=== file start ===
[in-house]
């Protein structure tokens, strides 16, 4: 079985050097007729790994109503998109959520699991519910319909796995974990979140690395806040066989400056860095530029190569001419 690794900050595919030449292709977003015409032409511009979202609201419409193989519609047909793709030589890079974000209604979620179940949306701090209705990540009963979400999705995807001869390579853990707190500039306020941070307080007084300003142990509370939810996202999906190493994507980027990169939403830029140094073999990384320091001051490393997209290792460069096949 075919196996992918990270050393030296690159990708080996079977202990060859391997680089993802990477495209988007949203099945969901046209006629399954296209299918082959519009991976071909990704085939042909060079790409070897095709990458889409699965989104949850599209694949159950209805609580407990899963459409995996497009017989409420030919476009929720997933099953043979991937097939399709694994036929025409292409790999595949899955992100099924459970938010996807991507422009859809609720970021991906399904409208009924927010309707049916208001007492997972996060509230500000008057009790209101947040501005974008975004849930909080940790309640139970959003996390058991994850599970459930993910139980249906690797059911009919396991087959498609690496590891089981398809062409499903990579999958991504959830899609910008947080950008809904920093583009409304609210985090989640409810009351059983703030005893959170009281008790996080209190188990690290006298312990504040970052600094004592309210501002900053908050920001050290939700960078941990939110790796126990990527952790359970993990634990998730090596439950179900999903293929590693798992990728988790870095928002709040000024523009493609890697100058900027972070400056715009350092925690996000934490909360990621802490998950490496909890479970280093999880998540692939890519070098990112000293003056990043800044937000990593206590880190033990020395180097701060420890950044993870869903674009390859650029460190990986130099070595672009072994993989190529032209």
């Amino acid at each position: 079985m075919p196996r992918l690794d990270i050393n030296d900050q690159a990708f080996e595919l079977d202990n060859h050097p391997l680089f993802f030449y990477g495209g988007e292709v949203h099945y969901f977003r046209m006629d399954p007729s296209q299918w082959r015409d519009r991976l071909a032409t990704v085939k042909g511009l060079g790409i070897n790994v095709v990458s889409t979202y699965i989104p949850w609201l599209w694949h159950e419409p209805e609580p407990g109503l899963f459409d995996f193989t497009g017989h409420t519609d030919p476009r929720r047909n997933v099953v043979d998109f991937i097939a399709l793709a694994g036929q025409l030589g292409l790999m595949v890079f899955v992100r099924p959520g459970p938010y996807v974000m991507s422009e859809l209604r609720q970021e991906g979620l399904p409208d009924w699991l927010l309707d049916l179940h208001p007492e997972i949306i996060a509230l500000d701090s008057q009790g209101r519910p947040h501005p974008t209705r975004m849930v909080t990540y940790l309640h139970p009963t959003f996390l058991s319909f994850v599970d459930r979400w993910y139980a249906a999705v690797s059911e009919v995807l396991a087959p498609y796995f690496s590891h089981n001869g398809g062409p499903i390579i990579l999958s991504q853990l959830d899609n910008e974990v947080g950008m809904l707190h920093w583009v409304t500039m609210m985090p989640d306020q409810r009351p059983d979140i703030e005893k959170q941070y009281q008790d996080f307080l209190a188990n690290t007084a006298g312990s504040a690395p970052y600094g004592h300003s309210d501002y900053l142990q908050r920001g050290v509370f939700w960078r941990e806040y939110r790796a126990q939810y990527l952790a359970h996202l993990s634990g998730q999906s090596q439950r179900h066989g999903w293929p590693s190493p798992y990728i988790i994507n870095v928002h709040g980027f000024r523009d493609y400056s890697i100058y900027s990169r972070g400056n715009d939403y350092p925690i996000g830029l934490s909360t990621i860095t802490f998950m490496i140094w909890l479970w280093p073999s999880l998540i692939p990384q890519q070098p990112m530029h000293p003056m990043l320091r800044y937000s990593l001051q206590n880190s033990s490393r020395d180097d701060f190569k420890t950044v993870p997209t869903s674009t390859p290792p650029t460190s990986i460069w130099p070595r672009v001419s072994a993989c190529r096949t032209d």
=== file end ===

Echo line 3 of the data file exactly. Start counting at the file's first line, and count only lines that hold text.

């Amino acid at each position: 079985m075919p196996r992918l690794d990270i050393n030296d900050q690159a990708f080996e595919l079977d202990n060859h050097p391997l680089f993802f030449y990477g495209g988007e292709v949203h099945y969901f977003r046209m006629d399954p007729s296209q299918w082959r015409d519009r991976l071909a032409t990704v085939k042909g511009l060079g790409i070897n790994v095709v990458s889409t979202y699965i989104p949850w609201l599209w694949h159950e419409p209805e609580p407990g109503l899963f459409d995996f193989t497009g017989h409420t519609d030919p476009r929720r047909n997933v099953v043979d998109f991937i097939a399709l793709a694994g036929q025409l030589g292409l790999m595949v890079f899955v992100r099924p959520g459970p938010y996807v974000m991507s422009e859809l209604r609720q970021e991906g979620l399904p409208d009924w699991l927010l309707d049916l179940h208001p007492e997972i949306i996060a509230l500000d701090s008057q009790g209101r519910p947040h501005p974008t209705r975004m849930v909080t990540y940790l309640h139970p009963t959003f996390l058991s319909f994850v599970d459930r979400w993910y139980a249906a999705v690797s059911e009919v995807l396991a087959p498609y796995f690496s590891h089981n001869g398809g062409p499903i390579i990579l999958s991504q853990l959830d899609n910008e974990v947080g950008m809904l707190h920093w583009v409304t500039m609210m985090p989640d306020q409810r009351p059983d979140i703030e005893k959170q941070y009281q008790d996080f307080l209190a188990n690290t007084a006298g312990s504040a690395p970052y600094g004592h300003s309210d501002y900053l142990q908050r920001g050290v509370f939700w960078r941990e806040y939110r790796a126990q939810y990527l952790a359970h996202l993990s634990g998730q999906s090596q439950r179900h066989g999903w293929p590693s190493p798992y990728i988790i994507n870095v928002h709040g980027f000024r523009d493609y400056s890697i100058y900027s990169r972070g400056n715009d939403y350092p925690i996000g830029l934490s909360t990621i860095t802490f998950m490496i140094w909890l479970w280093p073999s999880l998540i692939p990384q890519q070098p990112m530029h000293p003056m990043l320091r800044y937000s990593l001051q206590n880190s033990s490393r020395d180097d701060f190569k420890t950044v993870p997209t869903s674009t390859p290792p650029t460190s990986i460069w130099p070595r672009v001419s072994a993989c190529r096949t032209d």